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Posted at 10:58 AM ET, 02/ 1/2011

Ally Financial says it has fixed vast majority of mishandled foreclosure affidavits

By Sarah Halzack

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Ally Financial, one of the firms at the center of the foreclosure debacle that unfolded last year, is reporting that it has made significant progress in correcting improperly filed foreclosure papers.

In a press release touting its 2010 earnings report, the lender said that of the approximately 25,000 affadavits that may have been problematic, "all but 2,548 have been remediated or, where necessary, re-executed." In other words, about 90 percent of the cases have been resolved.

The financial results showed growth year-over-year from 2009. For 2010, the company formerly known as GMAC reported net income of $1.1 billion, an improvement over 2009's net loss of $10.3 billion. In the fourth quarter alone, Ally had a net income of $79 million, which also compares favorably to its 4Q net loss of $5.0 billion a year earlier.

Ally is trying to claw its way back from the troubles that befell it during the financial crisis, which ultimately led the company to accept government bailout money. In recent days, it has been reported that Ally is actively looking for a bank to underwrite its IPO. A public stock offering would be a key step in Ally's attempt at a rebound.

By Sarah Halzack  | February 1, 2011; 10:58 AM ET
 
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Comments

So, abra ca dabra we can now un-cack an egg! FRAUD!!!

Posted by: BJofRoswell | February 1, 2011 2:37 PM | Report abuse

Let's see... they've changed their name from GMAC to Ally (probably because none of us would continue to buy their cars when they foreclosure on our homes and skate on modification - which is truly just a scam)... but what I just can't figure out - is how, when GMAC used securitization trusts to fund their loans; and the controlling trust documents say the original loan documents must be assigned to the trust by the closing date - how can GMAC assign anything after the the trust closed when they already delivered the original docs to the trust? And how can they foreclose without acknowledging the trust or investors that they sold the loan to - even if they are servicing it?

Posted by: virginia14 | February 1, 2011 2:42 PM | Report abuse

So for several years, likely a decade, banks and foreclosure mill law firms (if that can legitimately be thought of as the practice of law) have been regularly employing robo-signers, robo-perjurers and robo-forgers in an unknown number of cases. It is safe to say in hundreds of thousands of cases, and possibly millions of cases. In the process they have committed fraud on the court, tampered with public records, completely perverted our judicial system (if it can even be thought of as a system that actually dispenses justice any more), created so many titles issues it will take the country many years to straighten out that mess, AND have used the fraud to steal from families their largest single investment, their security, their stability, and their mental, emotional and physical health.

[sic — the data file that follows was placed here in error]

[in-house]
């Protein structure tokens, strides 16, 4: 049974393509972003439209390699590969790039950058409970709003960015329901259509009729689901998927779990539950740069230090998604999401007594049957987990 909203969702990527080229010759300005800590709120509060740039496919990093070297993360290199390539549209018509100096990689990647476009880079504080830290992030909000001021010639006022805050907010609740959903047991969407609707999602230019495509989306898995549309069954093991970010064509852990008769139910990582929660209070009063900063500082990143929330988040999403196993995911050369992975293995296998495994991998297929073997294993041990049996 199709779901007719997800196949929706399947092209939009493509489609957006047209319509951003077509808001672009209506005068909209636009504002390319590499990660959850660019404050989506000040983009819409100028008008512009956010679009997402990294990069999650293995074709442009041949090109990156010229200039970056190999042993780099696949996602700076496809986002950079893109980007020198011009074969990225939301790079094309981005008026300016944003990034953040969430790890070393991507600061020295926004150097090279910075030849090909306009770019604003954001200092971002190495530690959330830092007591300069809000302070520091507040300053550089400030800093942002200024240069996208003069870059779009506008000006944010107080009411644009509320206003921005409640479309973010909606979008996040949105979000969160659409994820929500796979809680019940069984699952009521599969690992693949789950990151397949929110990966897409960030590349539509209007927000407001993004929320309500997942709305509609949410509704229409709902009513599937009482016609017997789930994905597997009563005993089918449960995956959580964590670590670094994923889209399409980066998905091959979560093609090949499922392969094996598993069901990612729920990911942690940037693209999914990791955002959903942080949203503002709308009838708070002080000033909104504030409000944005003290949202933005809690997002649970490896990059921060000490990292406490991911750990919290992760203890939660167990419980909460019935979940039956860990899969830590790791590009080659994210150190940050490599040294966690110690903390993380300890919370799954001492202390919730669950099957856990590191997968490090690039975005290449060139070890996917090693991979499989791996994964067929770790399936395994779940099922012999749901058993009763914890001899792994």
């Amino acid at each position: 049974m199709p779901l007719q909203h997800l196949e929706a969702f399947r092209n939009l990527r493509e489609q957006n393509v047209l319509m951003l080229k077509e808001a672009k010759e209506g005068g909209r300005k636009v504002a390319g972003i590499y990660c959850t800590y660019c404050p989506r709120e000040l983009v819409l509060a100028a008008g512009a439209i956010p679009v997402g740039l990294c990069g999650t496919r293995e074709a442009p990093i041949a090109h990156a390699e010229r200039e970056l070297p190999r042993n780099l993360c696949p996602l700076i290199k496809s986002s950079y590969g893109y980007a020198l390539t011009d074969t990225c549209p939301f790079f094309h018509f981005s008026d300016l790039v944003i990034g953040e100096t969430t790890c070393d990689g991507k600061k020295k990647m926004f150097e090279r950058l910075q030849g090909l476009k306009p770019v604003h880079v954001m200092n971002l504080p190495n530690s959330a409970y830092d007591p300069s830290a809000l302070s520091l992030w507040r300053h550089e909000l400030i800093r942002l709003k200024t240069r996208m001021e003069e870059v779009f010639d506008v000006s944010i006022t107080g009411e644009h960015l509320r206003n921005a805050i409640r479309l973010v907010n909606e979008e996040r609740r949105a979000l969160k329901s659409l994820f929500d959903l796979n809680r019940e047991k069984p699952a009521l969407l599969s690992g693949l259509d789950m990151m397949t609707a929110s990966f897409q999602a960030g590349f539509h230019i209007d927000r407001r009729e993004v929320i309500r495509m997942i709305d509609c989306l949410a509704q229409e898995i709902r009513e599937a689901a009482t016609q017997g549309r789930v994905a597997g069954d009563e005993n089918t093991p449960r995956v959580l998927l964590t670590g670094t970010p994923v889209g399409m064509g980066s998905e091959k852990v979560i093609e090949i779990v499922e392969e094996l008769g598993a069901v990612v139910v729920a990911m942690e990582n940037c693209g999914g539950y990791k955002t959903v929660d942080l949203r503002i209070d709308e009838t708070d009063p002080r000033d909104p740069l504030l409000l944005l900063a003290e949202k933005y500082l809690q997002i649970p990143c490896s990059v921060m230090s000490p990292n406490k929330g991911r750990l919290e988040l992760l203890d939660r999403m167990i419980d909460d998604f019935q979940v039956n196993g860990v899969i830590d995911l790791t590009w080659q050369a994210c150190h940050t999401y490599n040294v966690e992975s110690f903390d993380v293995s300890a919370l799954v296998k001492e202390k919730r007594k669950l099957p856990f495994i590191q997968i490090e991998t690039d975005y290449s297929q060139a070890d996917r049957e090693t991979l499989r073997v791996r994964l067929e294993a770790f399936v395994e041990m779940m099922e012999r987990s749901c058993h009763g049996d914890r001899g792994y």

First, there is no reasonable basis for anyone, including our regulators and courts, to trust anything they say, claim or do. Second, the idea that this big a mess could be cleaned up and corrected in a couple of months is beyond ridiculous.

I call BS on this one. Tweeett!! (is that how you spell the sound of referee's whistle blowing?) Ally is hereby penalized 15 yards and henceforth will be forced to participate in any judicial proceedings from a distance of 15 yards outside of the courtroom!!

Posted by: StupendousMan-DefenderofLibertyFoeofTyranny | February 1, 2011 3:52 PM | Report abuse

So, have the courts reviewed these "remediations?" Most of these notes were transferred without proper recording of those transfers, so there's even a question as to whether Ally even has standing to claim against those mortgages.

Until they show proof otherwise, their track record should deny them the benefit of the doubt.

Posted by: Anonymous | February 1, 2011 7:05 PM | Report abuse


Interest rates are simply incredible on mortgages right now. It's not uncommon to see 30 year rates down in low fours and 15 year rates in the threes. Week after week, the rates keep dropping If you are looking for rates in three then search online for "123 Mortgage Refinance"

Posted by: caseyrose246 | February 2, 2011 2:00 AM | Report abuse

Stop blaming the bank! They wouldn't have been in this mess if people were paying their mortgage and there weren't a ton of foreclosures to process!

Posted by: Anonymous | February 2, 2011 12:09 PM | Report abuse

I really thought Washington Post reporters were better than that. Where are the tough questions?
How do you undo fraud?

Posted by: Anonymous | February 2, 2011 12:46 PM | Report abuse


If you are planning a mortgage refinance then you should search online for 123 mortgage refinance before you decide they found 3.25% refinance with bad credit history and also did instant analysis of my mortgage.

Posted by: damonpaylor | February 6, 2011 2:54 AM | Report abuse

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